(FYI: I had written this post about five years ago in one of my newsletters. I just found it again while going through old articles. But I still have the same sentiments. So I'm reposting it again).
International Image Consultant Day is coming up. I could post something on my Facebook page to tie myself to that day. I am, after all, certified as an Image Consultant. I’ve had lots of training, both traditionally and self-taught, on image, style personality, body shapes, and so forth.
But I don’t like to call myself an image consultant.
Here are my main reasons for resisting that term.
First, I consider myself, first and foremost, a Color Analyst. It is my specialty. I analyze everyone I see, instantly. Someone I just meet can be telling me their name and that goes right out the window since I’m trying to determine their best season. It is an obsession.
Color Analysis is what I focus on almost exclusively. Of course, there is overlap in other areas of expertise, like makeup, hair color, clothes, style personality, etc. And I do find the areas of overlap quite interesting and try to develop my knowledge so it is applicable to color analysis and how to best wear your palette of colors.
But I definitely prefer the term Color Analyst over Image Consultant.
There is a second reason I don’t identify with the term, but before I explain, let me first say this: I have nothing against Image Consultants as a profession. I wanted to be one so bad when I first heard the term. This was most likely due to my own insecurity with my looks growing up.
Learning how to dress better makes a huge difference in how you are perceived. Fair or not. Information about how having an image management plan was life-changing for me as I was trying to network and move ahead in a career I thought I wanted at the time.
So I watched all of those ‘makeover shows’ and read lots of books on the same subject. The books were fine, but shows like “What Not to Wear” I didn’t like. I honestly only saw one of them, and maybe it was not indicative of the rest of the shows, but I found that before they made over the subject, they really knocked her down. It was in a mean way, too.
The same things happen on shows like “American’s Next Top Model” and even talent shows like singing and dancing competitions. I just don’t like it and it’s not necessary but it is the norm in society today to trash others for entertainment.
I was once told I “need to dress like an image consultant” by someone I really respected. I still do respect this person, but that comment really stuck with me.
She said it to me as I got off a 3-hour plane flight still groggy from Dramamine, the only way I can fly (major motion sickness, otherwise). I also wear whatever is the most comfortable when I fly. Bottom line, I hate to fly, and what I look like is the last thing on my mind.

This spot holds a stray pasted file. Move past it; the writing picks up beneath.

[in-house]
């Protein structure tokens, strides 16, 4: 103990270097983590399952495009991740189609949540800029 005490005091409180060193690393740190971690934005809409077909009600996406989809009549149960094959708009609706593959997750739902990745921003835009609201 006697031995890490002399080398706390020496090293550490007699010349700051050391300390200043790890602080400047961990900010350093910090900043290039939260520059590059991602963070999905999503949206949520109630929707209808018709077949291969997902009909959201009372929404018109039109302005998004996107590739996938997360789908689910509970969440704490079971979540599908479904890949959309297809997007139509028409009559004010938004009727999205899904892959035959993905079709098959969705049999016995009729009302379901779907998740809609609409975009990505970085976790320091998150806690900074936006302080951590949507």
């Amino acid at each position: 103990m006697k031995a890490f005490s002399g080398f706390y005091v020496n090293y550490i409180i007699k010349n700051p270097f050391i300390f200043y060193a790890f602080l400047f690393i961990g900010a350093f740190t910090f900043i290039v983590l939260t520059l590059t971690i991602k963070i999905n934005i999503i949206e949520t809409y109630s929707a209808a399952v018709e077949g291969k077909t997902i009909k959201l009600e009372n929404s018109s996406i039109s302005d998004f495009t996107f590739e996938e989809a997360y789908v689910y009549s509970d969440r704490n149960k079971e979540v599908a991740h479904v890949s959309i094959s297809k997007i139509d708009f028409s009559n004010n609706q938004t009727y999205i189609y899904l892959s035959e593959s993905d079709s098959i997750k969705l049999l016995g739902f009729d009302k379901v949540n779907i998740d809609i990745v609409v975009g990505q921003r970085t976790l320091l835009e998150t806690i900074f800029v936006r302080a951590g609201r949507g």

I was also told by another I had met in person that I was not glamorous like my website suggested I was (I didn’t know I was suggesting I was glamorous). She said that she was giving me a compliment, meaning she found me very down to earth. I wasn’t sure it was a compliment but I accepted it as one anyway.
These are a few of the reasons I don’t want to identify myself as an Image Consultant. There are expectations from others as to how one should look if I would declare myself one. I don’t match those expectations most of the time.
I don’t wear the latest fashions. I like to thrift store shop.
I do try to find things to flatter my body shape, which at this time, is not in its ideal size. But finding flattering things that fit AND in my right color is extremely challenging.
And I’m over a ‘certain age’ and still have long hair. "Rules" say you are supposed to cut it above shoulders past age 40 or so.
I do my own nails, color my own hair, don’t carry a designer purse, and lots of other things that do not fit the mold of an image consultant.
I don’t take a lot of
selfies (nothing against those who do, though). And I’m quite introverted,
although in a very small group I can talk your ear off.
I do know that there are lots of great image consultants out there and they do a great service to their clients. It’s just that I myself have had more than a few unpleasant experiences with some judgmental and snobby consultants (I have many more similar stories I could tell you!) It has, unfortunately, put a damper on my enthusiasm for the term.
Besides, as I stated, I am laser-focused on color analysis and finding a person's correct season. So Color Analyst is still my title.
PS: It's been five years since I wrote this article. I might try to get over my aversion to that title, because I am hoping to offer more information regarding style and personality. I do know that it is an important tool in looking and feeling your best. So we shall see. I still have long hair, though and still shop at Thrift Stores ;)